Sápara indigenous people: visions of survival
By Daniela Brik
Llamchamacocha, Ecuador, Jun 29 (efe-epa).- Wearing a Barcelona soccer shirt, a boy from the Sápara indigenous people glides down a river in the Ecuadorian Amazon in a canoe.
He knows everything about the jungle, although he has no idea who Argentine soccer star Lionel Messi is.
By the time they are 10 years old children in this indigenous community nimbly navigate their canoes through the rivers that flow into the Amazon basin.
Waterways are the only connection between communities and the Sápara, the smallest of Ecuador’s native populations, are fighting for survival with a new threat on the horizon: Covid-19.
“As a people, we flagged a red light. The entry and return of people into our territory has been banned,” Nema Grefa Sápara, government council president, said this week.
Nestled in the southeastern province of Pastaza, just 570 people make up the Sápara community and the threat of coronavirus has forced them into isolation.
So far no infections have been registered, possibly because no roads lead to their settlements, but the size of their community would put them on the brink of extinction if the virus does arrive.
Among other Amazonian indigenous groups, such as the Waorani, 70 percent of the population have had Covid-19 symptoms.
Communities in the region have already witnessed the threat of fuel and mineral extraction and oil and pesticide spills which has forced them into isolation the result of which is a lack of access to healthcare and basic products.
Just five Sápara families of around 30 people reside in Llamchamacocha, perched at the mouth of the Conambo River.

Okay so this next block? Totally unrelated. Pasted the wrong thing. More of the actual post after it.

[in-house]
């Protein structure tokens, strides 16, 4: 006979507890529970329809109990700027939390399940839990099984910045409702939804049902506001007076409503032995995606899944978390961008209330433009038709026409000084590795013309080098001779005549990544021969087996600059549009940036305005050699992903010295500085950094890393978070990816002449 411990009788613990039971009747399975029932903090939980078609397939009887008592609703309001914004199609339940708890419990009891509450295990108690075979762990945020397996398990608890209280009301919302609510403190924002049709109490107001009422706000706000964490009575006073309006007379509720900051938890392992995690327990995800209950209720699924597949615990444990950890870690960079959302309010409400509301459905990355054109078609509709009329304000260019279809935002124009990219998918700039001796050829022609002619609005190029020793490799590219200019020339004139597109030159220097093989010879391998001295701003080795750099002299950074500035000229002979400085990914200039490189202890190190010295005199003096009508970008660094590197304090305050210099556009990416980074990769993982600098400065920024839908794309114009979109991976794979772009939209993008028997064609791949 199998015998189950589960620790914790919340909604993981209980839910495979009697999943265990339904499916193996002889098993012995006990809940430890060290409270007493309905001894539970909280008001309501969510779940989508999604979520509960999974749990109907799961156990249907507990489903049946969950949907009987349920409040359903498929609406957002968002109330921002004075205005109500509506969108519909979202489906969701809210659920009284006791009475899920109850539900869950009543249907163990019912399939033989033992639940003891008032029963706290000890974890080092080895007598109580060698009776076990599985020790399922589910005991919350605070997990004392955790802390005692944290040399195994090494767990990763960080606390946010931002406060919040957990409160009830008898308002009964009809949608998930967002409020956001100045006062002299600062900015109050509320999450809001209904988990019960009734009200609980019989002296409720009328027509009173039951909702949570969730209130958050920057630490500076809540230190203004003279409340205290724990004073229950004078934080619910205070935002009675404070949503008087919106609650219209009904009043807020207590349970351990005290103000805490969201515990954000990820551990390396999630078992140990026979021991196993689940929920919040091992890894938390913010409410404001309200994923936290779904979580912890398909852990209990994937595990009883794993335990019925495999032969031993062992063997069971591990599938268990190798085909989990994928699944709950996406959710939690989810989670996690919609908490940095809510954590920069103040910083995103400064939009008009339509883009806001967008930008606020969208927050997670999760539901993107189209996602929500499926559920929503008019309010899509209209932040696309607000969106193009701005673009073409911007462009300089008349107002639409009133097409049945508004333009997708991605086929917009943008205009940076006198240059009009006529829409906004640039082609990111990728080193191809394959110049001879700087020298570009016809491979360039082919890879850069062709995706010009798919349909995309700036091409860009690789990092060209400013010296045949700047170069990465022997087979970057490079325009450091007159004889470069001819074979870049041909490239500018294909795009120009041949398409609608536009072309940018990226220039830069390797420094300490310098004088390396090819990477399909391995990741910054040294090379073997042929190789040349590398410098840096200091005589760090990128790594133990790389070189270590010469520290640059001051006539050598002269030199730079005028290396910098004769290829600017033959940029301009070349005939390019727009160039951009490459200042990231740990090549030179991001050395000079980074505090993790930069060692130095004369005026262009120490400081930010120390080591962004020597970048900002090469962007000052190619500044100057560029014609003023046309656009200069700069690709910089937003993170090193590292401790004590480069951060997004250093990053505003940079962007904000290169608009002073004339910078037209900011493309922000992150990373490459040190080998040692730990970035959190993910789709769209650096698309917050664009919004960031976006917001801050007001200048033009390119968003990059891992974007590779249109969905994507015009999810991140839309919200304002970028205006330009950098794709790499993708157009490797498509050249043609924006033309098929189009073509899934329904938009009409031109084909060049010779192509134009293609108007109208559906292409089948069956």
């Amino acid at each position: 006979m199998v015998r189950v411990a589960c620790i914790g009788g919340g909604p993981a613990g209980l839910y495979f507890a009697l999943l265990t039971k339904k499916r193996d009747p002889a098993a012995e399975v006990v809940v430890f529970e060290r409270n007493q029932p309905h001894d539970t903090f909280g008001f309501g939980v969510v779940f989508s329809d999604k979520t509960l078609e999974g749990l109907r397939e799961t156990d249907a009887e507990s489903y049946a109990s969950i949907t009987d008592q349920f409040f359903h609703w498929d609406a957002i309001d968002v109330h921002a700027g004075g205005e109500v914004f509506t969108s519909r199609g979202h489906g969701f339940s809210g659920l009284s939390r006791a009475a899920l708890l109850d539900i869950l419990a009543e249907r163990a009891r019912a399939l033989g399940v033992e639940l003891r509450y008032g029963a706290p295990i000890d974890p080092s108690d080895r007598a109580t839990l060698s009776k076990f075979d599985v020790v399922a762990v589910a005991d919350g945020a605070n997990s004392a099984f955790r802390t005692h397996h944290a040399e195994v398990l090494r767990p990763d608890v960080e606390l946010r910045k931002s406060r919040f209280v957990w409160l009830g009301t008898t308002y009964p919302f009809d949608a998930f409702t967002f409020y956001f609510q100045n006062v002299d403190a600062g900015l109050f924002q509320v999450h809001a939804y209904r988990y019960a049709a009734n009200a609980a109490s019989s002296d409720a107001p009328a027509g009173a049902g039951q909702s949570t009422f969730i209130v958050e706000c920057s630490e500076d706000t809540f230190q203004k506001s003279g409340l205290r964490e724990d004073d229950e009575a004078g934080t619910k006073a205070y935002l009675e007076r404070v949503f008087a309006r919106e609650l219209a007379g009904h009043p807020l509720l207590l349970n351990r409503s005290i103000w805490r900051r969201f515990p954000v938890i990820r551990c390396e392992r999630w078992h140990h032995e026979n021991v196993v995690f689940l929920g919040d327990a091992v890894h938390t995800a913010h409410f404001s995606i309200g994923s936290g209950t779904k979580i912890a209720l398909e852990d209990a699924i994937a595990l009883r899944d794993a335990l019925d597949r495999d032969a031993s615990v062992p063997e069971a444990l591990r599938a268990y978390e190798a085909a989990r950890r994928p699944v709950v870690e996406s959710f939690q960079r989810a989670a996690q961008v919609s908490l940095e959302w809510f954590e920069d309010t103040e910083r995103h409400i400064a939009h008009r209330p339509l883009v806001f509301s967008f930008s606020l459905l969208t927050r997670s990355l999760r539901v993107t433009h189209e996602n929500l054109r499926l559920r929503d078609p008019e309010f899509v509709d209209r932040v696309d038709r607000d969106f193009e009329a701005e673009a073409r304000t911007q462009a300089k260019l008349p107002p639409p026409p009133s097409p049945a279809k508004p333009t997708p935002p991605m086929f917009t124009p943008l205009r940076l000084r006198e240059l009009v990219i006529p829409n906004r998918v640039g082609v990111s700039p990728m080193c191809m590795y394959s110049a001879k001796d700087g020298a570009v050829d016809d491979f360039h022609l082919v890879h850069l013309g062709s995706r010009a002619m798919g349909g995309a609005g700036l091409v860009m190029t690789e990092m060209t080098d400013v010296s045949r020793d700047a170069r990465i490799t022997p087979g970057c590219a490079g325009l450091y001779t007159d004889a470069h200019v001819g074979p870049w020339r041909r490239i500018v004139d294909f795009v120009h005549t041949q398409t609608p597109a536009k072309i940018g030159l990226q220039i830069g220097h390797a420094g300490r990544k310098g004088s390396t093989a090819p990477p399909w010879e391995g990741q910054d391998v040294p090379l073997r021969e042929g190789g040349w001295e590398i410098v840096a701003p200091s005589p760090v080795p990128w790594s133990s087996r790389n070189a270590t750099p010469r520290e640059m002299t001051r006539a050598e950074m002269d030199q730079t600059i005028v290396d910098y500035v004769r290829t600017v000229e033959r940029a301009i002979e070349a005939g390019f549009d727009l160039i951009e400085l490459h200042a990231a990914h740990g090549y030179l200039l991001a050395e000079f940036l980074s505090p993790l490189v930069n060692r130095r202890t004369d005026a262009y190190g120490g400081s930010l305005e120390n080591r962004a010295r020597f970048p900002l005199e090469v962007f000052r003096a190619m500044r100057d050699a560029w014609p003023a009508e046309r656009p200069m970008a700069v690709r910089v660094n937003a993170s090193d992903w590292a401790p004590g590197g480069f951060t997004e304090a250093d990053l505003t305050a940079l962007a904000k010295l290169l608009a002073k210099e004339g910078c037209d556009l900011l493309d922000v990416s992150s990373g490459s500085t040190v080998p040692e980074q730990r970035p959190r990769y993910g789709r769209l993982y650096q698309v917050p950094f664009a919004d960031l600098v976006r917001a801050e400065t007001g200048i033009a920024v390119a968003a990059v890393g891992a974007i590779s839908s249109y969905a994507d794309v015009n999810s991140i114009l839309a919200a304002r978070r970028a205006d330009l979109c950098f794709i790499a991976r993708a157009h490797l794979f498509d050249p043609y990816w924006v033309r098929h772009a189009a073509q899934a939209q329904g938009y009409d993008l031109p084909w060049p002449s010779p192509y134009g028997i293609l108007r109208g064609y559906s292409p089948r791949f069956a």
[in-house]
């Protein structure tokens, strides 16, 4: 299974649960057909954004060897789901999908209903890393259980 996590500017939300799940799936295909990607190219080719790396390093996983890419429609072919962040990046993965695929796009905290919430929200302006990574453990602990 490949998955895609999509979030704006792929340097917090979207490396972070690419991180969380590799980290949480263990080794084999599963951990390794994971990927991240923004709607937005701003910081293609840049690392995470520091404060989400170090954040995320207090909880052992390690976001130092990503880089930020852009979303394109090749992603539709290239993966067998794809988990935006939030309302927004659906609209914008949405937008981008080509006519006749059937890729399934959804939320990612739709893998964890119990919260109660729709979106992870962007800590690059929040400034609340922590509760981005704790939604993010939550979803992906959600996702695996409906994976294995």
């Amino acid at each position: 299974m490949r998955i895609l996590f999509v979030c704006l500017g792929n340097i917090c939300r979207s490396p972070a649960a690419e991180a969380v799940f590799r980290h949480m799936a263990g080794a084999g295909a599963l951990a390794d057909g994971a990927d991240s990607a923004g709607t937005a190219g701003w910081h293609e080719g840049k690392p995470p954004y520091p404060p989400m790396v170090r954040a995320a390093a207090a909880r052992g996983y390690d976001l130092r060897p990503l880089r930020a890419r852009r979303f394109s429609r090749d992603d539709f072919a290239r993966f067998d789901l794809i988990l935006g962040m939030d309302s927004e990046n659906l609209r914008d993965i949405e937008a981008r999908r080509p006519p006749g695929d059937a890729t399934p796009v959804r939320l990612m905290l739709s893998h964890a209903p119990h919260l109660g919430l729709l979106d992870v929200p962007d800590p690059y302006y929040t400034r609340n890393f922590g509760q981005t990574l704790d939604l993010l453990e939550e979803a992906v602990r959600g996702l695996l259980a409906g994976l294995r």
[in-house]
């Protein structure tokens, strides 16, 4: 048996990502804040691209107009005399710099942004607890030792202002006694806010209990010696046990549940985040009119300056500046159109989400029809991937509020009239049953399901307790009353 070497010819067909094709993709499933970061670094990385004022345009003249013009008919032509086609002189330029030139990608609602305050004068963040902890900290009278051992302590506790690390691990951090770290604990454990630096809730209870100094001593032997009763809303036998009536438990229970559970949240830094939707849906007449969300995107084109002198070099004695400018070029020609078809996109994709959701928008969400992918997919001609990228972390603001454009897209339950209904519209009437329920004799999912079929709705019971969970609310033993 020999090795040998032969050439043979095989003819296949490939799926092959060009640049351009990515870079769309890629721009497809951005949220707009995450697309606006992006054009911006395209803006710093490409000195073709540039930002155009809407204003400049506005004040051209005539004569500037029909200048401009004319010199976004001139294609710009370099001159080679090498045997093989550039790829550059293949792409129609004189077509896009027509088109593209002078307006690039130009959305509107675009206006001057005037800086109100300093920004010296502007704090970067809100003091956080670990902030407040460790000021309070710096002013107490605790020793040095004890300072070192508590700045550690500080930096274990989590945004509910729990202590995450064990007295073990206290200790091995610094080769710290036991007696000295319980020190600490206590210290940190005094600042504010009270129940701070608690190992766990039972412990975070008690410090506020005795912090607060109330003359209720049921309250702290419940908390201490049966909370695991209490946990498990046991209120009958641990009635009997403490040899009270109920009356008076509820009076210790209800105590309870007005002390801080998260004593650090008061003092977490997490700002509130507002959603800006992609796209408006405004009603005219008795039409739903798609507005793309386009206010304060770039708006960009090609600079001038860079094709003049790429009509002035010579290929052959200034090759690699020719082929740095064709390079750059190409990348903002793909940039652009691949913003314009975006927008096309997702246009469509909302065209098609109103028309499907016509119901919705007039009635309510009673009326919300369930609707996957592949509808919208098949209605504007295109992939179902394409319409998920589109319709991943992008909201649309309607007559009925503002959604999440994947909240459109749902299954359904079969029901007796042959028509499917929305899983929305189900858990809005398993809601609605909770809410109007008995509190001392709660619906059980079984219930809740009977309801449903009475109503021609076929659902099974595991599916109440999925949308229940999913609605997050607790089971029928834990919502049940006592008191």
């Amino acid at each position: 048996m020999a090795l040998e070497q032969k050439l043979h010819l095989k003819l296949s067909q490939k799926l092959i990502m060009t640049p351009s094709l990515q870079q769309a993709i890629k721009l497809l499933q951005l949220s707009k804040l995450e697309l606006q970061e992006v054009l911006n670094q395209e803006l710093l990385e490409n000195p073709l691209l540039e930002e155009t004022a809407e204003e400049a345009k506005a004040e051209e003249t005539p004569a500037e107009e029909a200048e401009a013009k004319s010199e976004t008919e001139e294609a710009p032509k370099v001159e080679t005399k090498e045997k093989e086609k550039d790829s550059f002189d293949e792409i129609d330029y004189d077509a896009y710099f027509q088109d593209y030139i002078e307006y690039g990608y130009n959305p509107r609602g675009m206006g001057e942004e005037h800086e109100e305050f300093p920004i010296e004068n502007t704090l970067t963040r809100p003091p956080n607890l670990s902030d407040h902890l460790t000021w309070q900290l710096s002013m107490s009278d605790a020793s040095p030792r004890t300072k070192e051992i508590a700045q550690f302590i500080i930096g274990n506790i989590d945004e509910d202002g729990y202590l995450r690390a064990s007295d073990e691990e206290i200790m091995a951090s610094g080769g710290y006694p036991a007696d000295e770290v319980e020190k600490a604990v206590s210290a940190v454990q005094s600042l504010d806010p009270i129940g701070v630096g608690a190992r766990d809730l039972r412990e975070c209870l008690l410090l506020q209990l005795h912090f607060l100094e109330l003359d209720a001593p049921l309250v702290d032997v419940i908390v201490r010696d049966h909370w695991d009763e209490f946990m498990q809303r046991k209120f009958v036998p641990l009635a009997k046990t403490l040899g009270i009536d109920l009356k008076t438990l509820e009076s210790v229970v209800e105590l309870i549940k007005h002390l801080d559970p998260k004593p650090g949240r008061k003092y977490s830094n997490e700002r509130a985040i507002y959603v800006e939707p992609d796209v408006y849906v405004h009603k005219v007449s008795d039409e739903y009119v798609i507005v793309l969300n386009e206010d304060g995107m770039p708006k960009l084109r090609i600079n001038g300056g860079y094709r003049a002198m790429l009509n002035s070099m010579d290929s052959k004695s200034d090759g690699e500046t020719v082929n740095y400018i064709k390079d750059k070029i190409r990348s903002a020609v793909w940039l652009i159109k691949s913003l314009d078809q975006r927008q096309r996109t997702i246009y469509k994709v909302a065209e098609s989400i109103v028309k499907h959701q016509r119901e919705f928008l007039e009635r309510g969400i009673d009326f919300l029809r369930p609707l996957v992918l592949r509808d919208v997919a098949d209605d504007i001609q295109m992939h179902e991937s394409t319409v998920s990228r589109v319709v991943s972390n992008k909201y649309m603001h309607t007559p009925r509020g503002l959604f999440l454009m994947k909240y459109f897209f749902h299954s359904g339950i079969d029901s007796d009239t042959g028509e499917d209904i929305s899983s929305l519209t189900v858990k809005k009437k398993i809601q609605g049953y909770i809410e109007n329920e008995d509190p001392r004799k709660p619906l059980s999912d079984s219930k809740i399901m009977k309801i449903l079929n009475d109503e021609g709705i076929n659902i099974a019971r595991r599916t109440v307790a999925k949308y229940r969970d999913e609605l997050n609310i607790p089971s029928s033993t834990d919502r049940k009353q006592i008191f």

It is one of 26 Sápara settlements which straddle 375,000 hectares of ancestral lands.
They survive by spearfishing, blowpipe hunting and harvesting yucca, bananas and vegetables in farms and small allotments.
Children play soccer every afternoon on a huge grass field with goalposts made of wooden sticks.
The main field, which sometimes gets swamped during tropical rains, is located next to a light aircraft runway where supplies and tourists arrive.
Unlike other indigenous communities in the region, the Sápara have blocked the construction of roads due to environmental concerns.
“If roads come, buses spout gasoline and pollute the river and loggers arrive,” says Ipiak, aged 16.
Community leader Manari Ushigua speaks of the ecocide they suffered when the population, once one of the largest in the Amazon, went from 20,000 to just over 500 in Ecuador with a similar situation in neighboring Peru.
The rubber boom between 1875 and 1914 also brought systematic slavery and brutality of indigenous people at the hands of planters.
The development project decimated entire populations and led to conflicts.